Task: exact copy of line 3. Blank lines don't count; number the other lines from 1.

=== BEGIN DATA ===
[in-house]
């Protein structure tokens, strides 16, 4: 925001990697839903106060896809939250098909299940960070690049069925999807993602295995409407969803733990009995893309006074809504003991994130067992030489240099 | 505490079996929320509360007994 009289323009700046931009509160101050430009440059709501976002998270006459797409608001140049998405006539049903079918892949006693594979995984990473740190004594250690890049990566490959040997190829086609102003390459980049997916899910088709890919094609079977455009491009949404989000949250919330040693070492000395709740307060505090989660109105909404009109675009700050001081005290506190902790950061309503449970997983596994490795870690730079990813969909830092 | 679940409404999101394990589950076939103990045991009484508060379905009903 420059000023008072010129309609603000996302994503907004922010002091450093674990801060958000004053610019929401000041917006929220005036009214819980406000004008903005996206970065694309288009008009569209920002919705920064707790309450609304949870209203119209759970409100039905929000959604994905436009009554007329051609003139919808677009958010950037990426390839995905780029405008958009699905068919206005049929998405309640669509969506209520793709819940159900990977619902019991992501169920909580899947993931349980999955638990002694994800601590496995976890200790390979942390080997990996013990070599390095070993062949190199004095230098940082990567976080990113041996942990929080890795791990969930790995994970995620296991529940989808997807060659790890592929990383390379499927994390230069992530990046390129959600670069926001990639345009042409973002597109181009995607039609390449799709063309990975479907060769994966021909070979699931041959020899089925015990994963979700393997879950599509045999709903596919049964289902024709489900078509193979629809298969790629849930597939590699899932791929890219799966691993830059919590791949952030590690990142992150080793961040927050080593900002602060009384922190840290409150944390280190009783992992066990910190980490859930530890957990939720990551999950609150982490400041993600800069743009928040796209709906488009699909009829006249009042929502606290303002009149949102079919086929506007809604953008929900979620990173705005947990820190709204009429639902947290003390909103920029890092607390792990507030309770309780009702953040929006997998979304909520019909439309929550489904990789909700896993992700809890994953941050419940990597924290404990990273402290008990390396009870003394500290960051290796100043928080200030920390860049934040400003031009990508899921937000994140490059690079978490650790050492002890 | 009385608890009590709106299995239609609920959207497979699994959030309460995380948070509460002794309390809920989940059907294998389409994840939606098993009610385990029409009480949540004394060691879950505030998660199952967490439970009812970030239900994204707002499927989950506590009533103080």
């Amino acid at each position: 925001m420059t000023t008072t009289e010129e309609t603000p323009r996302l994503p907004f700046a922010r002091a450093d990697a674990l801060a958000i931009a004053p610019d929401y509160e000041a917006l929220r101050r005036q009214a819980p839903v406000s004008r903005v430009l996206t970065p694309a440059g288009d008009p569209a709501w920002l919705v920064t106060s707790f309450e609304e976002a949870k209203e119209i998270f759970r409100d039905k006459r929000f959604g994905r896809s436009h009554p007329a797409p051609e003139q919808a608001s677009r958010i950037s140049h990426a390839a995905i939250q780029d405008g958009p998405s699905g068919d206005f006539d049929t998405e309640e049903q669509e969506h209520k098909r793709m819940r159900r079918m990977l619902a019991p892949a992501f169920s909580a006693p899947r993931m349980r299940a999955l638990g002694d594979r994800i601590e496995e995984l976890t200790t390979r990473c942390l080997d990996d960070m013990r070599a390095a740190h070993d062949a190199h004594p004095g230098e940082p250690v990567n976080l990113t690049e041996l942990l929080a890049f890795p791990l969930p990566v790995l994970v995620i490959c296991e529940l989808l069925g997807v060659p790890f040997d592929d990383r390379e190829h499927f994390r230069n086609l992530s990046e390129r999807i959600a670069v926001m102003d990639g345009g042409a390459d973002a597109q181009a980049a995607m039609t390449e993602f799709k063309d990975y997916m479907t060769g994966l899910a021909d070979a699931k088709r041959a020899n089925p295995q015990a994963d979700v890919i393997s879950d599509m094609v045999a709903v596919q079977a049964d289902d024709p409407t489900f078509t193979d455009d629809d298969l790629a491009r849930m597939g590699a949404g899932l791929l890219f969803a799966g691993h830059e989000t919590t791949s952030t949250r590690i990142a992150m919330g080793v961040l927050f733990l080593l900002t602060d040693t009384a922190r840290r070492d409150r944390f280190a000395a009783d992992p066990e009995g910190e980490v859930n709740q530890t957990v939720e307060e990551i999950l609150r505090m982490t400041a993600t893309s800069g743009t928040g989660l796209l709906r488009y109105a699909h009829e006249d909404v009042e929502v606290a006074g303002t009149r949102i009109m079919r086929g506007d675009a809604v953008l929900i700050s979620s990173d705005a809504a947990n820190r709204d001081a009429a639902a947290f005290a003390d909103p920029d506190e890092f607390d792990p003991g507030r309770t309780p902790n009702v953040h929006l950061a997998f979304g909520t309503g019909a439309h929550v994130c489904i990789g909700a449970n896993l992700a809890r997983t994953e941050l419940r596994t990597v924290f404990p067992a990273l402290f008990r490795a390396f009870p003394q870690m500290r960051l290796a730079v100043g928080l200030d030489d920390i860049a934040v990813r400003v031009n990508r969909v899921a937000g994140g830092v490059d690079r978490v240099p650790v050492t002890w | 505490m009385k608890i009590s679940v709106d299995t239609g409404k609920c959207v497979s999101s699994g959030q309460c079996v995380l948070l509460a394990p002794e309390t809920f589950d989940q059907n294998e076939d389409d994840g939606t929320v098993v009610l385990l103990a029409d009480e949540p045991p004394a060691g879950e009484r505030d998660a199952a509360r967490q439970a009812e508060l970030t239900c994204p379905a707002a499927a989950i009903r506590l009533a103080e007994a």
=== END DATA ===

């Amino acid at each position: 925001m420059t000023t008072t009289e010129e309609t603000p323009r996302l994503p907004f700046a922010r002091a450093d990697a674990l801060a958000i931009a004053p610019d929401y509160e000041a917006l929220r101050r005036q009214a819980p839903v406000s004008r903005v430009l996206t970065p694309a440059g288009d008009p569209a709501w920002l919705v920064t106060s707790f309450e609304e976002a949870k209203e119209i998270f759970r409100d039905k006459r929000f959604g994905r896809s436009h009554p007329a797409p051609e003139q919808a608001s677009r958010i950037s140049h990426a390839a995905i939250q780029d405008g958009p998405s699905g068919d206005f006539d049929t998405e309640e049903q669509e969506h209520k098909r793709m819940r159900r079918m990977l619902a019991p892949a992501f169920s909580a006693p899947r993931m349980r299940a999955l638990g002694d594979r994800i601590e496995e995984l976890t200790t390979r990473c942390l080997d990996d960070m013990r070599a390095a740190h070993d062949a190199h004594p004095g230098e940082p250690v990567n976080l990113t690049e041996l942990l929080a890049f890795p791990l969930p990566v790995l994970v995620i490959c296991e529940l989808l069925g997807v060659p790890f040997d592929d990383r390379e190829h499927f994390r230069n086609l992530s990046e390129r999807i959600a670069v926001m102003d990639g345009g042409a390459d973002a597109q181009a980049a995607m039609t390449e993602f799709k063309d990975y997916m479907t060769g994966l899910a021909d070979a699931k088709r041959a020899n089925p295995q015990a994963d979700v890919i393997s879950d599509m094609v045999a709903v596919q079977a049964d289902d024709p409407t489900f078509t193979d455009d629809d298969l790629a491009r849930m597939g590699a949404g899932l791929l890219f969803a799966g691993h830059e989000t919590t791949s952030t949250r590690i990142a992150m919330g080793v961040l927050f733990l080593l900002t602060d040693t009384a922190r840290r070492d409150r944390f280190a000395a009783d992992p066990e009995g910190e980490v859930n709740q530890t957990v939720e307060e990551i999950l609150r505090m982490t400041a993600t893309s800069g743009t928040g989660l796209l709906r488009y109105a699909h009829e006249d909404v009042e929502v606290a006074g303002t009149r949102i009109m079919r086929g506007d675009a809604v953008l929900i700050s979620s990173d705005a809504a947990n820190r709204d001081a009429a639902a947290f005290a003390d909103p920029d506190e890092f607390d792990p003991g507030r309770t309780p902790n009702v953040h929006l950061a997998f979304g909520t309503g019909a439309h929550v994130c489904i990789g909700a449970n896993l992700a809890r997983t994953e941050l419940r596994t990597v924290f404990p067992a990273l402290f008990r490795a390396f009870p003394q870690m500290r960051l290796a730079v100043g928080l200030d030489d920390i860049a934040v990813r400003v031009n990508r969909v899921a937000g994140g830092v490059d690079r978490v240099p650790v050492t002890w | 505490m009385k608890i009590s679940v709106d299995t239609g409404k609920c959207v497979s999101s699994g959030q309460c079996v995380l948070l509460a394990p002794e309390t809920f589950d989940q059907n294998e076939d389409d994840g939606t929320v098993v009610l385990l103990a029409d009480e949540p045991p004394a060691g879950e009484r505030d998660a199952a509360r967490q439970a009812e508060l970030t239900c994204p379905a707002a499927a989950i009903r506590l009533a103080e007994a």